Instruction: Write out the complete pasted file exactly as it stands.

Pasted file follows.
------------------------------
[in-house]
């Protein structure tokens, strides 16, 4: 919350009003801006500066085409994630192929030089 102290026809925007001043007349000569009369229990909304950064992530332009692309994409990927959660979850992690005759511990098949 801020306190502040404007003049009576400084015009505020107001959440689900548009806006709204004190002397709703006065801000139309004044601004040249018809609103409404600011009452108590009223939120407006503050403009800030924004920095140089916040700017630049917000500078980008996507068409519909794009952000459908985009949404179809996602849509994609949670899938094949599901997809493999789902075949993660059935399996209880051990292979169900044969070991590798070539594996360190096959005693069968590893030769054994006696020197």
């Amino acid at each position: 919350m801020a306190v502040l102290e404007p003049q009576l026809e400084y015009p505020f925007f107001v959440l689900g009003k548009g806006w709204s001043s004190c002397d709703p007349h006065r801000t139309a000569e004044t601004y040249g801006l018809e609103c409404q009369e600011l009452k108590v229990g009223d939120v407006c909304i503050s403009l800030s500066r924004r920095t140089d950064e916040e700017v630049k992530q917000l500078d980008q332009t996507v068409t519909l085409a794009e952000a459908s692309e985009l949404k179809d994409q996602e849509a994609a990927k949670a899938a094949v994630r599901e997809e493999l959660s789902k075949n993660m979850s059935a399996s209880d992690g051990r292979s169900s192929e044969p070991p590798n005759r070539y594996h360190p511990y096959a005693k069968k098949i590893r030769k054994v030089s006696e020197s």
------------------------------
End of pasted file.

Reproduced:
[in-house]
């Protein structure tokens, strides 16, 4: 919350009003801006500066085409994630192929030089 102290026809925007001043007349000569009369229990909304950064992530332009692309994409990927959660979850992690005759511990098949 801020306190502040404007003049009576400084015009505020107001959440689900548009806006709204004190002397709703006065801000139309004044601004040249018809609103409404600011009452108590009223939120407006503050403009800030924004920095140089916040700017630049917000500078980008996507068409519909794009952000459908985009949404179809996602849509994609949670899938094949599901997809493999789902075949993660059935399996209880051990292979169900044969070991590798070539594996360190096959005693069968590893030769054994006696020197």
């Amino acid at each position: 919350m801020a306190v502040l102290e404007p003049q009576l026809e400084y015009p505020f925007f107001v959440l689900g009003k548009g806006w709204s001043s004190c002397d709703p007349h006065r801000t139309a000569e004044t601004y040249g801006l018809e609103c409404q009369e600011l009452k108590v229990g009223d939120v407006c909304i503050s403009l800030s500066r924004r920095t140089d950064e916040e700017v630049k992530q917000l500078d980008q332009t996507v068409t519909l085409a794009e952000a459908s692309e985009l949404k179809d994409q996602e849509a994609a990927k949670a899938a094949v994630r599901e997809e493999l959660s789902k075949n993660m979850s059935a399996s209880d992690g051990r292979s169900s192929e044969p070991p590798n005759r070539y594996h360190p511990y096959a005693k069968k098949i590893r030769k054994v030089s006696e020197s």